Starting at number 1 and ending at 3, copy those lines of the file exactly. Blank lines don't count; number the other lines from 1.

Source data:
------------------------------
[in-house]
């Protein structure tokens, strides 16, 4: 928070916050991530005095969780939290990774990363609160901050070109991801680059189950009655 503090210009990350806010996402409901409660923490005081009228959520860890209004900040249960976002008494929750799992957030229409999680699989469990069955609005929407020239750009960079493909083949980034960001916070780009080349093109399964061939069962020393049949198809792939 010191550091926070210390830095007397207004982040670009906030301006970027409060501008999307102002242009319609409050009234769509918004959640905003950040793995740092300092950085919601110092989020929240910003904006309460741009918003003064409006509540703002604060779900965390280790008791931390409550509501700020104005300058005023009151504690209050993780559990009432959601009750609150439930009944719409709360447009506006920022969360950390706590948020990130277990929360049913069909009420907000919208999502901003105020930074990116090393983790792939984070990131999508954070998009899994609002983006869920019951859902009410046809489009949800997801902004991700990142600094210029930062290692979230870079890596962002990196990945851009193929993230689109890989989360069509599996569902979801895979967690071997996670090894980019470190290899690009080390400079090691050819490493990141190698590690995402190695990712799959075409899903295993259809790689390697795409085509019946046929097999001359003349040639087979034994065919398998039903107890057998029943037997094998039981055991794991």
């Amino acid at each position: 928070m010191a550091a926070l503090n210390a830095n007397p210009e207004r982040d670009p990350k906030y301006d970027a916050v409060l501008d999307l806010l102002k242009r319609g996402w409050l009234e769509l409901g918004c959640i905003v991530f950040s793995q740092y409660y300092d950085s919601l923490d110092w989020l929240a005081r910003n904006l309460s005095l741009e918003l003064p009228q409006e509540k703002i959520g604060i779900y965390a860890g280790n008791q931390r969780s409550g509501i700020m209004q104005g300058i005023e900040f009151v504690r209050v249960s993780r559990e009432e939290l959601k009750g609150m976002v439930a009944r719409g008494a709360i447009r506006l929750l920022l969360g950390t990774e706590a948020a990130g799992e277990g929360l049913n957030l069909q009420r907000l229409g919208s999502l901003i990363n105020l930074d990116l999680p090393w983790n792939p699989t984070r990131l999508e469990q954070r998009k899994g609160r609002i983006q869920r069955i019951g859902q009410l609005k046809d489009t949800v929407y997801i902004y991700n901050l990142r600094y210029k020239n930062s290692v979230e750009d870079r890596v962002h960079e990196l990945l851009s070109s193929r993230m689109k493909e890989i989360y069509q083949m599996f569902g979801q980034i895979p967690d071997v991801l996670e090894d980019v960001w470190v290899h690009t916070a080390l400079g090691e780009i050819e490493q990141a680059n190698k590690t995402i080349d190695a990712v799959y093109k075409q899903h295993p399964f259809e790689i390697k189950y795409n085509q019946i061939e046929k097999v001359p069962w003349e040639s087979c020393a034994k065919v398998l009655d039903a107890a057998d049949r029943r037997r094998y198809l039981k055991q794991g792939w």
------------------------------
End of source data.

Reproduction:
[in-house]
């Protein structure tokens, strides 16, 4: 928070916050991530005095969780939290990774990363609160901050070109991801680059189950009655 503090210009990350806010996402409901409660923490005081009228959520860890209004900040249960976002008494929750799992957030229409999680699989469990069955609005929407020239750009960079493909083949980034960001916070780009080349093109399964061939069962020393049949198809792939 010191550091926070210390830095007397207004982040670009906030301006970027409060501008999307102002242009319609409050009234769509918004959640905003950040793995740092300092950085919601110092989020929240910003904006309460741009918003003064409006509540703002604060779900965390280790008791931390409550509501700020104005300058005023009151504690209050993780559990009432959601009750609150439930009944719409709360447009506006920022969360950390706590948020990130277990929360049913069909009420907000919208999502901003105020930074990116090393983790792939984070990131999508954070998009899994609002983006869920019951859902009410046809489009949800997801902004991700990142600094210029930062290692979230870079890596962002990196990945851009193929993230689109890989989360069509599996569902979801895979967690071997996670090894980019470190290899690009080390400079090691050819490493990141190698590690995402190695990712799959075409899903295993259809790689390697795409085509019946046929097999001359003349040639087979034994065919398998039903107890057998029943037997094998039981055991794991």
């Amino acid at each position: 928070m010191a550091a926070l503090n210390a830095n007397p210009e207004r982040d670009p990350k906030y301006d970027a916050v409060l501008d999307l806010l102002k242009r319609g996402w409050l009234e769509l409901g918004c959640i905003v991530f950040s793995q740092y409660y300092d950085s919601l923490d110092w989020l929240a005081r910003n904006l309460s005095l741009e918003l003064p009228q409006e509540k703002i959520g604060i779900y965390a860890g280790n008791q931390r969780s409550g509501i700020m209004q104005g300058i005023e900040f009151v504690r209050v249960s993780r559990e009432e939290l959601k009750g609150m976002v439930a009944r719409g008494a709360i447009r506006l929750l920022l969360g950390t990774e706590a948020a990130g799992e277990g929360l049913n957030l069909q009420r907000l229409g919208s999502l901003i990363n105020l930074d990116l999680p090393w983790n792939p699989t984070r990131l999508e469990q954070r998009k899994g609160r609002i983006q869920r069955i019951g859902q009410l609005k046809d489009t949800v929407y997801i902004y991700n901050l990142r600094y210029k020239n930062s290692v979230e750009d870079r890596v962002h960079e990196l990945l851009s070109s193929r993230m689109k493909e890989i989360y069509q083949m599996f569902g979801q980034i895979p967690d071997v991801l996670e090894d980019v960001w470190v290899h690009t916070a080390l400079g090691e780009i050819e490493q990141a680059n190698k590690t995402i080349d190695a990712v799959y093109k075409q899903h295993p399964f259809e790689i390697k189950y795409n085509q019946i061939e046929k097999v001359p069962w003349e040639s087979c020393a034994k065919v398998l009655d039903a107890a057998d049949r029943r037997r094998y198809l039981k055991q794991g792939w």